However, I also tend to be an all-or-nothing person. I go between complete swirling to complete stillness. I feel crazy or bored. The key for me is to find that point on the continuum when I go from feeling still in the swirling to giving myself up to the swirling and feeling crazy. There tends to be a moment when the swirling goes from being energizing and life-giving to draining and life-taking.

Is there a part of you that likes the swirling? When does the swirling make you feel alive?

picturing MORE WINE

Thank you for all of your wonderful support with the first Re-Picturing Women Wednesday –we will have an exciting guest post next Wednesday. Tune in!

It is energizing to have a few new projects in the works :)

I’m still working on my wine project for Photo 4. Most of the “obvious” shots are done, so I tried to dig a little deeper into my creative pocket and experiment more as I took pictures this past week. Here are a few shots that caught my attention.They are with white wine and the glass is the focus.

re-picturing MEGHAN

It is with great delight that I kick-off the first Re-Picturing Women Wednesday by introducing you to Meghan Davidson. Meet Meghan!

Meghan writes Life Refocused in which she uses photography to build a creative life and focus on what matters. Her photography has been exhibited in the Emerson Gallery at the Lincoln Community Playhouse and she will be talking more about her creative journey on the Joy Factor on Radio Station KZUM on March 2 from 6:00-6:30 (central). Meghan’s photography and blog speak for themselves (both are amazing), but I have also had the special joy of getting to know Meghan in person as we both walk our creative paths. We met at UNL and discovered our mutual love of psychology, photography, good wine, and fabulous conversation. We also did our first photography show together! Meghan is a beautiful soul, inside and out, and I was honored and grateful that she had the courage and vulnerability (a wonderful combination) to be featured on Re-Picturing Women Wednesday. Below are some pictures that I think re-picture women perfectly, as well as, Meghan’s story of her body in her own words. Thanks, Meghan!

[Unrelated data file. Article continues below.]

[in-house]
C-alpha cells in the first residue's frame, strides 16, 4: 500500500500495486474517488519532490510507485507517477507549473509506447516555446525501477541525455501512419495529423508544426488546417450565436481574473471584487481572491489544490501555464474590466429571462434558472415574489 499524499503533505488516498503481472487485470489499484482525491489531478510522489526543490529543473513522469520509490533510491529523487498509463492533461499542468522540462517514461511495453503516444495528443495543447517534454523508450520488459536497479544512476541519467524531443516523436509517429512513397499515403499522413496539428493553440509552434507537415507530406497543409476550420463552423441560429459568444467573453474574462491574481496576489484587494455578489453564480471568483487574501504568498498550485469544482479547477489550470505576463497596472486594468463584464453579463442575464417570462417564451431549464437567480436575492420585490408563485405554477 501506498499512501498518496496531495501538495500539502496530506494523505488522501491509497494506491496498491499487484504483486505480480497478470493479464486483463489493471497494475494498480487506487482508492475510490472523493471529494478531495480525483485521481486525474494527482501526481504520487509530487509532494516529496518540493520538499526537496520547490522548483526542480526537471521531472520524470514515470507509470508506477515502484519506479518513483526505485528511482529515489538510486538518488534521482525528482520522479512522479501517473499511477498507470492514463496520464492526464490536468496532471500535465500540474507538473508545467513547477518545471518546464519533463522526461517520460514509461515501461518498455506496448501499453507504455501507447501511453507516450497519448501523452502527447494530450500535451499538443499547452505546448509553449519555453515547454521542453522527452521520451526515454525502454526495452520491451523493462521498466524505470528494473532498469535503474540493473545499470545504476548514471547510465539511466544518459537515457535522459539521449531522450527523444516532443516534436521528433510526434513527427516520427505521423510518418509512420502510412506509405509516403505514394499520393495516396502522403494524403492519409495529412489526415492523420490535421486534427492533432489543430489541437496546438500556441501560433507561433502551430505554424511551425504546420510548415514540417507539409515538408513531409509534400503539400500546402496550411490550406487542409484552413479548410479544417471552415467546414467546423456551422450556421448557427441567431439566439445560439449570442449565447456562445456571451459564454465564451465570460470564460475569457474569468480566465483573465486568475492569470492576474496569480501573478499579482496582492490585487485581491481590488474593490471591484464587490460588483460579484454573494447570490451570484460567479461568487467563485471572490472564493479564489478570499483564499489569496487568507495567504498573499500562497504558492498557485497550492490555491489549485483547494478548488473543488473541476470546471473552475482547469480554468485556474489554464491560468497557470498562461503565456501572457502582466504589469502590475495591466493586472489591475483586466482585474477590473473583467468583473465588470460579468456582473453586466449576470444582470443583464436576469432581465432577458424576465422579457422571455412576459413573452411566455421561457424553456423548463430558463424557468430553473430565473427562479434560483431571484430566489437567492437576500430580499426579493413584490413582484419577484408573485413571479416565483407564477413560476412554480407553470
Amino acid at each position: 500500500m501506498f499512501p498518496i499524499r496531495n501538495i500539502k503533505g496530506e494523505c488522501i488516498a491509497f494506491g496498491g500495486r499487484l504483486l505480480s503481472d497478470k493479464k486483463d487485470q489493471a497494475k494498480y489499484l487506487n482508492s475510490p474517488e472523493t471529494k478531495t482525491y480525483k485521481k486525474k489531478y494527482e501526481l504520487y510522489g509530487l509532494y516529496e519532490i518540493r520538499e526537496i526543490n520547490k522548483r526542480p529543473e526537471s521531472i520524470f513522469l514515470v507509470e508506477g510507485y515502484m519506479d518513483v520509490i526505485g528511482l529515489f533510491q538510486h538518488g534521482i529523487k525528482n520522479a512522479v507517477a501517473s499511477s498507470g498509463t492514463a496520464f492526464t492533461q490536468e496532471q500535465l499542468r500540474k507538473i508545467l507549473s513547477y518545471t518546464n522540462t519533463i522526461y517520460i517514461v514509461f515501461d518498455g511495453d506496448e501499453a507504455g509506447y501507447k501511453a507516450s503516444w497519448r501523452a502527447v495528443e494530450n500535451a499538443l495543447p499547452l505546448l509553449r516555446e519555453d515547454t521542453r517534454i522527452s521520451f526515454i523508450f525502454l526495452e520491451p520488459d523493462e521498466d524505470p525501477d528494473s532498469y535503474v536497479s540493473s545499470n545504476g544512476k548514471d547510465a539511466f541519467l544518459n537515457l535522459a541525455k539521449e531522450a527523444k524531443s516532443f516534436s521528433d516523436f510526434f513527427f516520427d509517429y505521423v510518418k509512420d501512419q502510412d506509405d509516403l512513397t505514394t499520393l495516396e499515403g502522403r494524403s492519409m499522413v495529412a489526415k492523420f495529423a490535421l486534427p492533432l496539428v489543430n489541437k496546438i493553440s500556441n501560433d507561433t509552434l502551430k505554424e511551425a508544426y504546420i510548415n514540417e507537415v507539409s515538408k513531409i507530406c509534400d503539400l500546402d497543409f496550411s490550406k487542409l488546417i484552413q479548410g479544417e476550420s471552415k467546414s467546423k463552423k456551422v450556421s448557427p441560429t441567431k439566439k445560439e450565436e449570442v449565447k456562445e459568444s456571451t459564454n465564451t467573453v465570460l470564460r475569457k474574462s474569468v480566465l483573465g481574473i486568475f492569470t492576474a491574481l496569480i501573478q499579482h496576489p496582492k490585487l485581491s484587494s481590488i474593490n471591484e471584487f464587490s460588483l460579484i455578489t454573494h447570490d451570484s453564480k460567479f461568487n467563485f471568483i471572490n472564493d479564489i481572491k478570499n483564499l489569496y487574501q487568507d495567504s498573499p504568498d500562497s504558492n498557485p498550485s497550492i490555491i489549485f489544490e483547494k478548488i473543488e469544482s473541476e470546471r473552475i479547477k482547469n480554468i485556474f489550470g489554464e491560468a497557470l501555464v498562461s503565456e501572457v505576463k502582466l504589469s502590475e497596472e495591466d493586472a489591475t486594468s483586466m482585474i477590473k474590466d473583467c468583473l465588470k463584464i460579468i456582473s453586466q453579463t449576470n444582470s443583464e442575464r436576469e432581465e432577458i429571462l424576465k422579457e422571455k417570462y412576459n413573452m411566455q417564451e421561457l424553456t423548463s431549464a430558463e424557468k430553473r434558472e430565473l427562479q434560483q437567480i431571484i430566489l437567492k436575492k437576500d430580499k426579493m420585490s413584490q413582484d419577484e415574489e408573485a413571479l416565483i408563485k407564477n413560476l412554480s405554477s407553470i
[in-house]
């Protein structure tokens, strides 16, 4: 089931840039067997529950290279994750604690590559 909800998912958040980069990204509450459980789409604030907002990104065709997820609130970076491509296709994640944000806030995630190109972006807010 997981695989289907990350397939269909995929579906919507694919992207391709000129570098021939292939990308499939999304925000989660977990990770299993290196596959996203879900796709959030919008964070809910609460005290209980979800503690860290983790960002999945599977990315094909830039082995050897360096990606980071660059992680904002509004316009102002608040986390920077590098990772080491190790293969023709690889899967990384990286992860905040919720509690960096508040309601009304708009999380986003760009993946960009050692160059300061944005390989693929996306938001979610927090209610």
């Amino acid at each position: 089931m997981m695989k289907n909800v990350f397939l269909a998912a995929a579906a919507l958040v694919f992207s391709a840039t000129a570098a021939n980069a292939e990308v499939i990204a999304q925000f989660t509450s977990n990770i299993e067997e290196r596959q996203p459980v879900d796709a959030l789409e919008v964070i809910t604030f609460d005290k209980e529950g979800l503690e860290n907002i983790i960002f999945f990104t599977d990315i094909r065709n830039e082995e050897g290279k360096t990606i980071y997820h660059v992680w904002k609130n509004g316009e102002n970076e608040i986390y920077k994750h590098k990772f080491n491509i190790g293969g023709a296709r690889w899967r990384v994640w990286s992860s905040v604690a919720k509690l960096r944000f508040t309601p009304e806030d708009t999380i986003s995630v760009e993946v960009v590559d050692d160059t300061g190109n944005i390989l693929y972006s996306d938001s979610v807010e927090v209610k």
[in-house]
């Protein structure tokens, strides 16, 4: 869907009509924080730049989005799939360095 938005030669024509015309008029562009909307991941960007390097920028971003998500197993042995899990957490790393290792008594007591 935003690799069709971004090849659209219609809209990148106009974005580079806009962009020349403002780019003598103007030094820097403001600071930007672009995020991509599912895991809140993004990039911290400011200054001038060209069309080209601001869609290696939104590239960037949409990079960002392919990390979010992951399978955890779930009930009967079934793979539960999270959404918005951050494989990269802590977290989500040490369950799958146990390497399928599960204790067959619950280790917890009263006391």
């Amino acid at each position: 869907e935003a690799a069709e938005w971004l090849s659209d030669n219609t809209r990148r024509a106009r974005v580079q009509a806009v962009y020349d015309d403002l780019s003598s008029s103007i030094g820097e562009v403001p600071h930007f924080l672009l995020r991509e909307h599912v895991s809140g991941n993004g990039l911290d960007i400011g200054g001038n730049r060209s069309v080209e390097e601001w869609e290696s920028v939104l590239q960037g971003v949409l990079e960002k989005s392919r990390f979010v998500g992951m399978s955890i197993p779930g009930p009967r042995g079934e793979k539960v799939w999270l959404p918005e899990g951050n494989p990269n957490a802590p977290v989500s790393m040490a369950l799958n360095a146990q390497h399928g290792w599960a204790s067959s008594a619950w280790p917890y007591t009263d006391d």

I absolutely love these pictures of Meghan because they show her practicing her craft in one of her favorite ways — with her Polaroid camera. Most images of women in the media show women as a object to be looked at by the audience (Kilbourne & Pipher, 1999). Rather than being an object of the viewer’s gaze, Meghan and her camera are focused back at the viewer in the above picture. In the below picture, our attention is drawn to what Meghan is doing, rather than how she looks. This is a very powerful perspective for women, particularly photographers.

The next picture is one that Meghan took of herself (her stomach, hip, and leg) as part of her self-portrait project and as part of Lincoln’s PhotoFest (check it out). I was struck by the beauty of the picture — the striking black and white, the enticing lines, and the interesting texture. Most of the time, our attention is drawn to women’s sexual body parts (e.g., chests), rather than women’s non-sexual body parts (Gervais, Vescio, & Allen, 2011). I asked Meghan if she would be willing to share the picture and what inspired it.

It was inspired by a black and white photo of a woman’s body that is currently on display at the Sheldon Museum of Art. I thought it was beautiful, strong yet vulnerable. Honest and authentic. That’s what I aimed to do in my own photo of myself.

Tell us a little bit about the story of your body. The story of my body…well that is a long and winding road. Currently, I typically feel pretty “okay” about my body. I believe I’m at a healthy weight and I don’t spend too much time stressing about losing weight, judging my body, or wishing my body looked radically different.